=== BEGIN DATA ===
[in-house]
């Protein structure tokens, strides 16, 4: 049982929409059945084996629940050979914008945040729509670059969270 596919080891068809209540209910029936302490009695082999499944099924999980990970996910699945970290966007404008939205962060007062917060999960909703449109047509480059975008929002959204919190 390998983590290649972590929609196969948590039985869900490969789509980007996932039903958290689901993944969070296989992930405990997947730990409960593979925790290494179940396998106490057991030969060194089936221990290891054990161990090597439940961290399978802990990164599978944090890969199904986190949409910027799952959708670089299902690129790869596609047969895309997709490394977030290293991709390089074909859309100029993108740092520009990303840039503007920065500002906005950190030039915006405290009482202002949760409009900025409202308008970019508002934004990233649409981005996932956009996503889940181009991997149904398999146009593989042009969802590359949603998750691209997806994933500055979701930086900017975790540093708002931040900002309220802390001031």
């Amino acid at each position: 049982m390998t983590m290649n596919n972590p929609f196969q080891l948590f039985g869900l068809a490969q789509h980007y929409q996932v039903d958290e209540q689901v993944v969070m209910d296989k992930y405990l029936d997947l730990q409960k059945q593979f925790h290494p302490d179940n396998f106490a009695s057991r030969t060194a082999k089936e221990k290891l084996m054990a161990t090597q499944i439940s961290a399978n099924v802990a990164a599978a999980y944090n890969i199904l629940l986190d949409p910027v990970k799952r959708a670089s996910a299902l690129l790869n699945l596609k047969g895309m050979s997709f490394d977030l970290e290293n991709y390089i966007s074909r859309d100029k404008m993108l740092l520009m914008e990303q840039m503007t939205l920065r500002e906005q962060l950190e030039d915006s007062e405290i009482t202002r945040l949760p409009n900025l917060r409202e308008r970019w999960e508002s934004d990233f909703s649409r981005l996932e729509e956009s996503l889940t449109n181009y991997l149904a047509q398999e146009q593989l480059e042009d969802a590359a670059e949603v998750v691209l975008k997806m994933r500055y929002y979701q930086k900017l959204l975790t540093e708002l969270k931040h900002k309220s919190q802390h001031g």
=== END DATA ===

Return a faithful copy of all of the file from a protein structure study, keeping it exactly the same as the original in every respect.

[in-house]
């Protein structure tokens, strides 16, 4: 049982929409059945084996629940050979914008945040729509670059969270 596919080891068809209540209910029936302490009695082999499944099924999980990970996910699945970290966007404008939205962060007062917060999960909703449109047509480059975008929002959204919190 390998983590290649972590929609196969948590039985869900490969789509980007996932039903958290689901993944969070296989992930405990997947730990409960593979925790290494179940396998106490057991030969060194089936221990290891054990161990090597439940961290399978802990990164599978944090890969199904986190949409910027799952959708670089299902690129790869596609047969895309997709490394977030290293991709390089074909859309100029993108740092520009990303840039503007920065500002906005950190030039915006405290009482202002949760409009900025409202308008970019508002934004990233649409981005996932956009996503889940181009991997149904398999146009593989042009969802590359949603998750691209997806994933500055979701930086900017975790540093708002931040900002309220802390001031």
């Amino acid at each position: 049982m390998t983590m290649n596919n972590p929609f196969q080891l948590f039985g869900l068809a490969q789509h980007y929409q996932v039903d958290e209540q689901v993944v969070m209910d296989k992930y405990l029936d997947l730990q409960k059945q593979f925790h290494p302490d179940n396998f106490a009695s057991r030969t060194a082999k089936e221990k290891l084996m054990a161990t090597q499944i439940s961290a399978n099924v802990a990164a599978a999980y944090n890969i199904l629940l986190d949409p910027v990970k799952r959708a670089s996910a299902l690129l790869n699945l596609k047969g895309m050979s997709f490394d977030l970290e290293n991709y390089i966007s074909r859309d100029k404008m993108l740092l520009m914008e990303q840039m503007t939205l920065r500002e906005q962060l950190e030039d915006s007062e405290i009482t202002r945040l949760p409009n900025l917060r409202e308008r970019w999960e508002s934004d990233f909703s649409r981005l996932e729509e956009s996503l889940t449109n181009y991997l149904a047509q398999e146009q593989l480059e042009d969802a590359a670059e949603v998750v691209l975008k997806m994933r500055y929002y979701q930086k900017l959204l975790t540093e708002l969270k931040h900002k309220s919190q802390h001031g």